• Detail and insight to spare
  • Focused, beautifully integrated sound
  • Punch and delicacy in equal measure 

There are solid, and well-documented, sonic reasons why the vinyl format has endured all these many decades. And the good news is: to a lesser or greater extent, the Pro-Ject Debut Pro delivers on all of them.

The low frequencies it generates during a listen to Cosmogramma by Flying Lotus are controlled, expertly shaped and respectably deep, and by record player standards they hit with real purpose. 

Pro-Ject Debut Pro connections
Image Credit (Trusted Reviews)

The work the Debut Pro does at the top of the frequency range is equally enjoyable, with treble sounds biting purposefully but never threatening to become in any way feral. And the midrange, where voices tend to sit and where human hearing is at its sharpest and most unforgiving, the Pro-Ject is an eloquent, articulate communicator – anyone who values insight into a singer’s technique or attitude or character (or all three) will find limitless enjoyment here.  

Timing, though, the unity and of-a-piece coherence of the way music is presented is perhaps vinyl’s most obvious USP – and the Debut Pro can deliver a concrete sensation of performance and togetherness. No matter if it’s asked to do so with Flying Lotus or with the extensive personnel of Promises by Floating Points, Pharoah Sanders and the London Symphony Orchestra, the Pro-Ject can unite numerous and disparate elements of a recording into a single entity.

And where the slightly less ephemeral aspects of music-making are concerned, the Debut Pro gives a similarly robust account of itself. Dynamic headroom is considerable, so when the LSO begins to make its presence properly felt the distance between quiet and loud is significant. The low-level harmonic variations evident in each individual orchestral instrument is identified and reported on confidently, too. There seems little doubt the Pro-Ject is giving the listener the full picture in all circumstances.

Pro-Ject Debut Pro main record spinning
Image Credit (Trusted Reviews)

Openness, detail retrieval and soundstanging are all equally impressive – and, more importantly, enjoyable. Promises takes place on a big, beautifully defined soundstage, with each performer easily identifiable and secure in their specific position – and from there, the timbre of their instrument and the intensity with which it’s being played is all made absolutely plain.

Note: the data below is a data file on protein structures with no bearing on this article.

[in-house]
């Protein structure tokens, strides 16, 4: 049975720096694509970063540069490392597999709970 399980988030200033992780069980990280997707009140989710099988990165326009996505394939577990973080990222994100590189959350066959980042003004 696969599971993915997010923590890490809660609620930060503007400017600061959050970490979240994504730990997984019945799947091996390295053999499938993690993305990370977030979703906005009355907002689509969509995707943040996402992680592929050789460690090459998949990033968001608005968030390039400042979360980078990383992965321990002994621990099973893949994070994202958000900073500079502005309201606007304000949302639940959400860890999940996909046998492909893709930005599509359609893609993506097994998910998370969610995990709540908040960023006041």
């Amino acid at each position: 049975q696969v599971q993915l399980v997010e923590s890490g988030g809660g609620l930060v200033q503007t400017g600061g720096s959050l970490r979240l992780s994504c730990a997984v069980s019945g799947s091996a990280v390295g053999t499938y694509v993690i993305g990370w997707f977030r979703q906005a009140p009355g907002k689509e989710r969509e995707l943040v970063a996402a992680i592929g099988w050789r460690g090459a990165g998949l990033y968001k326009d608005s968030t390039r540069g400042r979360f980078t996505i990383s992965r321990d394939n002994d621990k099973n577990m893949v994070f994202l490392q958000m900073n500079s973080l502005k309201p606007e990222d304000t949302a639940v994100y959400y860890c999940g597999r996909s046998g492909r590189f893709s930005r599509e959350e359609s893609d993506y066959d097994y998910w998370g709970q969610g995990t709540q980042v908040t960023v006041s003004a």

In fact, it’s only where rhythmic expression is concerned that the Pro-Ject is anything less than utterly assured. The Flying Lotus recording is the work of virtuoso show-offs, no doubt – and the Debut Pro can occasionally betray how hard it’s working to keep on top of the information. It’s no wallflower, of course, and the more common 4/4 stuff presents no problems at all – but when the going gets tricksy it can sound just a little less sinuous than its most obvious rivals. This is a shortcoming so minor that it could almost be described as a trait, though, and when weighed against everything the Pro-Ject does well it’s peripheral.

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Should you buy it?

You want to get maximum bang for your buck The Pro-Ject is not without serious competition but it’s more keenly priced than any authentic rival.

You haven’t heard the Rega Planar 3/Elys 2 More expensive than the Pro-Ject, yes, and not necessarily better – but differently excellent.

Final Thoughts

That Pro-Ject should have delivered a turntable that represents profound value for money both as an object and as a source of sonic gratification is concerned comes as no surprise. But it’s testament to the strength of a couple of its rivals in particular that the Debut Pro is a compulsory audition rather than a default choice.

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Tested for more than a week

FAQs

What speeds does the Pro-Ject Debut Pro support?

The Debut Pro can play 33, 45 and 78 playback records

Full specs

UK RRP
USA RRP
Manufacturer
Size (Dimensions)
Weight
ASIN
Release Date
Turntable Type
Speeds (rpm)
Cartridge
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As part of this mission, whenever we review a product we send the company a series of questions to help us gauge and make transparent the impact the device has on the environment.

We currently haven’t received answers to the questions on this product, but will update this page the moment we do. You can see a detailed breakdown of the questions we ask and why in our sustainability info page.

Jargon buster

Belt-drive motor

The platter is turned by a motor connected by an elastic band. The enables a less powerful motor to drive the platter, while the elastic can absorb any mechanical vibrations that could affect playback